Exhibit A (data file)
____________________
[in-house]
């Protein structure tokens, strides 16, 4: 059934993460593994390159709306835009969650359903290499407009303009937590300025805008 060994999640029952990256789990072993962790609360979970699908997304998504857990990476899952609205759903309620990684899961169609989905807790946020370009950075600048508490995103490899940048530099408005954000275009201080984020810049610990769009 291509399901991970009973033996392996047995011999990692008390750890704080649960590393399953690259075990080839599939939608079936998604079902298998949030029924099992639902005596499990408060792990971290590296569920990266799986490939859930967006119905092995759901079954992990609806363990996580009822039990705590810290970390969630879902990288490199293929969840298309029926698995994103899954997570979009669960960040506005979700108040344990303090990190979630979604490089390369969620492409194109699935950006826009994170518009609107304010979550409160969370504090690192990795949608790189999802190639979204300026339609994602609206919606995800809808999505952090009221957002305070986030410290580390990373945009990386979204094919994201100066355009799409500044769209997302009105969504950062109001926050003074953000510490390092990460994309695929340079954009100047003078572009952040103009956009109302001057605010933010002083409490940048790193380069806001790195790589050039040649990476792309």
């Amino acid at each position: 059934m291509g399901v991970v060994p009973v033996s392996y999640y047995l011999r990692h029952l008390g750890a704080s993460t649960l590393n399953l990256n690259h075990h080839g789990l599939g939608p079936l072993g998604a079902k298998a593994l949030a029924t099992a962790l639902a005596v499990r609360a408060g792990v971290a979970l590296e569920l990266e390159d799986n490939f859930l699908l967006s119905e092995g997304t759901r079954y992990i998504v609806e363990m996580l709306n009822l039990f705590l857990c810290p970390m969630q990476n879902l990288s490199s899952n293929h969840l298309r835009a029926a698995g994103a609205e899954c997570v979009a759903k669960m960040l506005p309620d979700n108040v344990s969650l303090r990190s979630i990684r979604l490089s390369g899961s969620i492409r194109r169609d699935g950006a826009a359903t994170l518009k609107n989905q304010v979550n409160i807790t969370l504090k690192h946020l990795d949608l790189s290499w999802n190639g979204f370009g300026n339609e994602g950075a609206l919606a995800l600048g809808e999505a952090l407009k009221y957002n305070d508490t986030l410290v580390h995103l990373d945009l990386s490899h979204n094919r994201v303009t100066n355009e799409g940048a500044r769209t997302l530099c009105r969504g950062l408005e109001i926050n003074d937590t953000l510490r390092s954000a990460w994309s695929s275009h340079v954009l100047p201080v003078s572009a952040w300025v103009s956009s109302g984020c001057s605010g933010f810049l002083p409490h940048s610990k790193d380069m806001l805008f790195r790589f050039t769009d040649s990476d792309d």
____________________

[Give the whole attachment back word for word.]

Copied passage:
[in-house]
């Protein structure tokens, strides 16, 4: 059934993460593994390159709306835009969650359903290499407009303009937590300025805008 060994999640029952990256789990072993962790609360979970699908997304998504857990990476899952609205759903309620990684899961169609989905807790946020370009950075600048508490995103490899940048530099408005954000275009201080984020810049610990769009 291509399901991970009973033996392996047995011999990692008390750890704080649960590393399953690259075990080839599939939608079936998604079902298998949030029924099992639902005596499990408060792990971290590296569920990266799986490939859930967006119905092995759901079954992990609806363990996580009822039990705590810290970390969630879902990288490199293929969840298309029926698995994103899954997570979009669960960040506005979700108040344990303090990190979630979604490089390369969620492409194109699935950006826009994170518009609107304010979550409160969370504090690192990795949608790189999802190639979204300026339609994602609206919606995800809808999505952090009221957002305070986030410290580390990373945009990386979204094919994201100066355009799409500044769209997302009105969504950062109001926050003074953000510490390092990460994309695929340079954009100047003078572009952040103009956009109302001057605010933010002083409490940048790193380069806001790195790589050039040649990476792309």
């Amino acid at each position: 059934m291509g399901v991970v060994p009973v033996s392996y999640y047995l011999r990692h029952l008390g750890a704080s993460t649960l590393n399953l990256n690259h075990h080839g789990l599939g939608p079936l072993g998604a079902k298998a593994l949030a029924t099992a962790l639902a005596v499990r609360a408060g792990v971290a979970l590296e569920l990266e390159d799986n490939f859930l699908l967006s119905e092995g997304t759901r079954y992990i998504v609806e363990m996580l709306n009822l039990f705590l857990c810290p970390m969630q990476n879902l990288s490199s899952n293929h969840l298309r835009a029926a698995g994103a609205e899954c997570v979009a759903k669960m960040l506005p309620d979700n108040v344990s969650l303090r990190s979630i990684r979604l490089s390369g899961s969620i492409r194109r169609d699935g950006a826009a359903t994170l518009k609107n989905q304010v979550n409160i807790t969370l504090k690192h946020l990795d949608l790189s290499w999802n190639g979204f370009g300026n339609e994602g950075a609206l919606a995800l600048g809808e999505a952090l407009k009221y957002n305070d508490t986030l410290v580390h995103l990373d945009l990386s490899h979204n094919r994201v303009t100066n355009e799409g940048a500044r769209t997302l530099c009105r969504g950062l408005e109001i926050n003074d937590t953000l510490r390092s954000a990460w994309s695929s275009h340079v954009l100047p201080v003078s572009a952040w300025v103009s956009s109302g984020c001057s605010g933010f810049l002083p409490h940048s610990k790193d380069m806001l805008f790195r790589f050039t769009d040649s990476d792309d």